Plea Bargain or Trial?: Effects of Evidence on Three Legal Professionals' Expectations of Rape Case Disposition

Chang-Hun Lee, Michigan State University
Yung-Hyeock Lee, Michigan State University

The purpose of this study is to investigate different effects of testimonial evidence, nontestimonial evidence and victim's credibility on three legal professionals' expectations of rape case disposition after the offender is charged. It is suggested that the legal professionals would weight each type of evidence differently because of their different predictions of convictability on the basis of victim's credibility and their different case processing strategies in rape cases. Analyzed with the binary logistic regression model, when rape victims do not have reputation of promiscuity, the data indicate that: 1) prosecutors expect more trial when the victims have no prior felony conviction. In contrast, prosecutors expect more plea negotiation when there are corroborating witnesses for rape offenses involving promiscuous victims; 2) defense attorneys' expectations of trial increases upon existence of physical evidence; and 3) judges' expectations of trial increases when there is evidence that shows the victim resisted. In addition, the findings indicate when the victims have reputation of promiscuity, defense attorneys and judges are ambivalent in their expectations of the rape case dispositions. Findings suggest that even after the rape law reform victim's credibility is still significant factor affecting legal agencies' decisionmaking in rape cases process.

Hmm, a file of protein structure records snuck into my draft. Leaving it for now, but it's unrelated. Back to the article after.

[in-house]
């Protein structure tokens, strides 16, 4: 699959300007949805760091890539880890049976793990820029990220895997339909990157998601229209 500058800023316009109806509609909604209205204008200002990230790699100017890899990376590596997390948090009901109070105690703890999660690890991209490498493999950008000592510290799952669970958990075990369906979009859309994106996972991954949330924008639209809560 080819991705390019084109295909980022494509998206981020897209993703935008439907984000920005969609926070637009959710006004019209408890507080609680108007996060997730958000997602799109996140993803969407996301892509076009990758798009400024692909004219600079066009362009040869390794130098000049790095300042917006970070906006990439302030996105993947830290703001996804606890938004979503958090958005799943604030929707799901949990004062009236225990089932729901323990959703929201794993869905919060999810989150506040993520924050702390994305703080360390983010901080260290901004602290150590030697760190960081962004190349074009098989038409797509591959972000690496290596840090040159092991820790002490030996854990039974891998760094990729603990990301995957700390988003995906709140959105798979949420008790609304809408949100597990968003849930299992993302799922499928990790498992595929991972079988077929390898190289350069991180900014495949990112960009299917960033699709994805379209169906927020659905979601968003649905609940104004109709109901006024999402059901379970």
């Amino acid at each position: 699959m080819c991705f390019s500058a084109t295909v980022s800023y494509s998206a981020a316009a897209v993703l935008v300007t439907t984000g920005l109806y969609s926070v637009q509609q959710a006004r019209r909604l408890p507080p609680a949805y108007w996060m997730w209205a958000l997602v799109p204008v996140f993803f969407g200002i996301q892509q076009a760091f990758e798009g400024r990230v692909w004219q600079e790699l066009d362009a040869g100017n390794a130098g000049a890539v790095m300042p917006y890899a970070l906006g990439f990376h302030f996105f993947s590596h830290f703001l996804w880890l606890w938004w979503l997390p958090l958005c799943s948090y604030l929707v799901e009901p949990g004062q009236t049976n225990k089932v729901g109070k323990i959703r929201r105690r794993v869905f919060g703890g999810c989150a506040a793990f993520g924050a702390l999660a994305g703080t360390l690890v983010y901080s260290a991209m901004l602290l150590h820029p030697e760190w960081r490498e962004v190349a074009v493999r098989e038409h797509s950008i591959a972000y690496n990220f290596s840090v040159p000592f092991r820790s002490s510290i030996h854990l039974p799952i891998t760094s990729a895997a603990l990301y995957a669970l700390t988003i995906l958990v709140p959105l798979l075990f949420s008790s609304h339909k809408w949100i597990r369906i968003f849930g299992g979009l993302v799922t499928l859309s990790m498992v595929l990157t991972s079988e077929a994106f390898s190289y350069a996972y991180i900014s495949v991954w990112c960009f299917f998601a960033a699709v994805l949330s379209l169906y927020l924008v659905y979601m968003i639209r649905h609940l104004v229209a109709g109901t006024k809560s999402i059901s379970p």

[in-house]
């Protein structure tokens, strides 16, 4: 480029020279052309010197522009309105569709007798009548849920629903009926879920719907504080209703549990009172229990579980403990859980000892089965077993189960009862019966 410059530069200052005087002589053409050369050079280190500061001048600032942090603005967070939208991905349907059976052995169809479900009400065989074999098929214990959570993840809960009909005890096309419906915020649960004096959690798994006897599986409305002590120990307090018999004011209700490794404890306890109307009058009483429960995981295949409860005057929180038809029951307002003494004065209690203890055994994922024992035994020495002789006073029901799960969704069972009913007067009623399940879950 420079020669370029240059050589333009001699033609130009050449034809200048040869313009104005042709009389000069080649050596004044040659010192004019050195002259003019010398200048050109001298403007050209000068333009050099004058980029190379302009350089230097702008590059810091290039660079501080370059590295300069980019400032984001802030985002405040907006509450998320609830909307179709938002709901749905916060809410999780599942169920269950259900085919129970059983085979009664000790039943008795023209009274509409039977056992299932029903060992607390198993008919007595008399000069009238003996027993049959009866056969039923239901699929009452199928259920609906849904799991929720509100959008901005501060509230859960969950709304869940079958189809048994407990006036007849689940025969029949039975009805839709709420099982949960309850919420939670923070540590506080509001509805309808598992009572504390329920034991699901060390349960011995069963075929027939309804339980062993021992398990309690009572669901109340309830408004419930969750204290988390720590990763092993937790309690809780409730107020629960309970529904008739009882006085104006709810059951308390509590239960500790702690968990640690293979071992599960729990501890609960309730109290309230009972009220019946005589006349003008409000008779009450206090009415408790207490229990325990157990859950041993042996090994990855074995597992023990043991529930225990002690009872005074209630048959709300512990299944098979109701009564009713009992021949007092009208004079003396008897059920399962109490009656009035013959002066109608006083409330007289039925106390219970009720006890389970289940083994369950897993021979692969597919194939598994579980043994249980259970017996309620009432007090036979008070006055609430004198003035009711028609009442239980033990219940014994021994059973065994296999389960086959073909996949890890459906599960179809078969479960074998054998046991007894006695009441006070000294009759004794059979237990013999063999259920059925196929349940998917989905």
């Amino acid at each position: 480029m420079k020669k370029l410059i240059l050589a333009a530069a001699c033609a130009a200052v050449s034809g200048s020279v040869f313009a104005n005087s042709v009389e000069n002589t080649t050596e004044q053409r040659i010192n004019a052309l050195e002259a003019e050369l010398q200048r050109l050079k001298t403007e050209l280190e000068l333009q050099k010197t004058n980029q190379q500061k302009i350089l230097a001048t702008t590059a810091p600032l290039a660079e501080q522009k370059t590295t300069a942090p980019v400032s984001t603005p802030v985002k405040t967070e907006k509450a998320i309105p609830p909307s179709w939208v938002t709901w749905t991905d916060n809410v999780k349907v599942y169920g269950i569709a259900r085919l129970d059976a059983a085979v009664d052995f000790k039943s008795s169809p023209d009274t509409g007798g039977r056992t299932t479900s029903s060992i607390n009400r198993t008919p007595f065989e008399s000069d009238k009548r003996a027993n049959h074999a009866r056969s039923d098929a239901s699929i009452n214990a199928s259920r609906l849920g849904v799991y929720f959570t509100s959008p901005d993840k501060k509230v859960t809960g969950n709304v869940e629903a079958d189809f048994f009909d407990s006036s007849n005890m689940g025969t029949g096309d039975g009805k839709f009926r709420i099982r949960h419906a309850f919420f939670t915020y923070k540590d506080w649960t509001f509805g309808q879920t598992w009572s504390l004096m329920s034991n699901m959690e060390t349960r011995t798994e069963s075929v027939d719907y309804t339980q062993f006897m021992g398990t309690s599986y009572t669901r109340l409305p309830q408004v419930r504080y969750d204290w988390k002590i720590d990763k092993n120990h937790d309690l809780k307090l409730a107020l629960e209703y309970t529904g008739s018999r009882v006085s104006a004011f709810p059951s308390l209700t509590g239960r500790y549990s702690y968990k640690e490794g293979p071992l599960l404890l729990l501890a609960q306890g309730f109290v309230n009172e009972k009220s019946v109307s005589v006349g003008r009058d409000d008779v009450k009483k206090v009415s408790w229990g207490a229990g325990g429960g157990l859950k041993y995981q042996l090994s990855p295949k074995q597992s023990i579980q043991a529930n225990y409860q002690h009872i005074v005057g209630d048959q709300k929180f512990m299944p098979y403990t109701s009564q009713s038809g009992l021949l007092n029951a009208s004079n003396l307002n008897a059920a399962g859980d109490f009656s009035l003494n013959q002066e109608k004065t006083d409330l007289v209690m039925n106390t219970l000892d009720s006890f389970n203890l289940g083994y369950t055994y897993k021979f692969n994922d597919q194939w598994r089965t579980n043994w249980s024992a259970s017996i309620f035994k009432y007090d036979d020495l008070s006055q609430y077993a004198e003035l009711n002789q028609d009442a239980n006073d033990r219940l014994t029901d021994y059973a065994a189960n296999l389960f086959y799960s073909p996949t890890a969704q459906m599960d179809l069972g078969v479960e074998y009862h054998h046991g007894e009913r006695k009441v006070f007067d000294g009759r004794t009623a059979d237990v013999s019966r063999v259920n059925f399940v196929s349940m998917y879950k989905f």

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Updated 05/20/2006